On June 13, Bandarban, Chittagong, Rangamati, Khagrachari and Cox’s Bazaar districts suffered from one of the deadliest landslides in Bangladesh history affecting around 80,000 people. The disaster killed an estimated 160 people, including 115 people in Rangamati alone. Emergency shelter and water, sanitation and hygiene services are key priorities according to initial assessment results. The Humanitarian Coordination Task Team is finalizing an inter-agency response plan.
80,000 people affected
Mandalay earthquake scenario covers 13 townships: Aungmyaytharzan, Chanayetharzan, Mahaaungmye, Chanmyatharzi, Pyigyitagon, Amarapura, Patheingyi, Singu, Mogoke, Thabeikkyin, Tada-U, Nyaung-U.
This document summarises key baseline data for these townships. The document is intended to inform decision making early in the onset of an emergency and to be used in conjunction with expert knowledge and the latest primary and secondary data sources.
In May, floods reported in northern parts of the country, including in East Luwu District of South Sulawesi Selatan on 12 May casued seven deaths and 11 injuries. In East Kalimantan, Central Kalimantan, North Sumatra and West Sumatra, floods caused one death and at least 32,000 people temporarily displaced.
BMKG reported that majority of the country experience normal dry seasons, with delayed start in its many parts including in Kalimantan, Sulawesi, Maluku and Papua.
CHANGES IN CONTEXT
WHY A REGIONAL FOCUS MODEL?
A key challenge faced by humanitarian agencies is how to ensure that limited available resources are allocated where they are most needed and are efficiently delivered in a principled manner. Decisions to allocate resources must strike a balance between meeting the immediate needs of crisis affected communities and supporting efforts to strengthen resilience and response preparedness to future emergencies.
As of 21 April, over 900,000 people are affected by prolonged drought across 17 of the 25 districts in Sri Lanka. A joint in-country drought response plan is currently being developed by the Humanitarian Country Team in consultation with the Ministry of Disaster Management. NGO consortium partners are supporting local authorities in providing water, sanitation and hygiene services and unconditional cash grants.
In March, US$3 million from the UN Central Emergency Response Fund was allocated to provide life-saving assistance.
Over the past seven months Myanmar has experienced a surge in new displacement in four states, while humanitarian organizations simultaneously faced severe constraints on access. Border post attacks on 9 Oct 2016 and subsequent security operations triggered a new humanitarian crisis in northern Rakhine. Intensified conflict resulted in new displacement in Kachin and northern Shan. Thousands were also relocated in Kayin State due to fighting in Sep 2016.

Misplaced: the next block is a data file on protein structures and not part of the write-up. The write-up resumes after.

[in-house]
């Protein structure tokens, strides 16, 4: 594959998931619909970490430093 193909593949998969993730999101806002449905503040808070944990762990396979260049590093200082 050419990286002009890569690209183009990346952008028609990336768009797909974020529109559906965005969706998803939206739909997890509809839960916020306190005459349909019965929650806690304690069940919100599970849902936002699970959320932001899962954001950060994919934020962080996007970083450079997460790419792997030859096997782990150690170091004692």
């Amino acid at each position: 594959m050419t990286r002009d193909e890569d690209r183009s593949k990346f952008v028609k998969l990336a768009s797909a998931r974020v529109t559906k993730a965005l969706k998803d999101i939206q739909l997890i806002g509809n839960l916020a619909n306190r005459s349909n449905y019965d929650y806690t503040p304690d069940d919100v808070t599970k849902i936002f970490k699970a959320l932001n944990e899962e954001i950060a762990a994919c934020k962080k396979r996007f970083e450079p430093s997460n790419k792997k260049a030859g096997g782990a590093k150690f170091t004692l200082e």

Cash Transfer Programming (CTP) interventions have increasingly been used by humanitarian organisations in Myanmar since Cyclone Nargis in 2008. In 2016, over 640,000 people received some form of cash transfers from humanitarian organisations valued over US$ 13 million. Organisations are increasing preparedness efforts for CTP where feasible, embracing innovations such as mobile money and promoting linkages with the Government’s social protection programmes.
As of 5 April, 900,000 drought-affected people have been classed as severely food insecure, of which 80,000 need immediate support to mitigate the impact of the drought and 25,000 require urgent humanitarian assistance. The loss of two consecutive harvests due to poor rainfall has impacted food security and resilience. As a consequence of the poor Maha harvest, seeds for the Yala season are “seriously compromised.” This, coupled with water shortages, could exacerbate the situation if the Yala harvest is severely impacted as expected.
United Nations Coordinated Appeals
A landslide that struck Banaran Village of Ponorogo District, East Java on 1 April caused two deaths, injured 20 people and damaged approximately 30 homes. 26 people are still missing and around 300 people were evacuated. Local government has declared a two week emergency response and provided basic relief assistance. Heavy equipment has been mobilized in the search and rescue effort, and provincial and national government have provided support including for housing relocation assistance.1
26 people still missing
Changes in context:
As a result of attacks on security and civilian targets by the Myanmar National Democratic Alliance Army in Laukkai (Kokang Self-Administered Zone) on 6 March, media sources reported that up to 20,000 people are estimated to have fled across the border into China. At least 30 people, including five civilians, were reportedly killed in the violence. Thousands of migrant workers from other parts of Myanmar have also fled the Laukkai area and are returning home.
20,000 people estimated to have crossed into China
Over the past six months Myanmar has experienced a surge in new displacement in four states, while humanitarian organizations simultaneously faced severe constraints on access. Border post attacks on 9 Oct 2016 and subsequent security operations triggered a new humanitarian crisis in northern Rakhine. Intensified conflict resulted in new displacement in Kachin and northern Shan. Thousands were also relocated in Kayin State due to fighting in Sep 2016.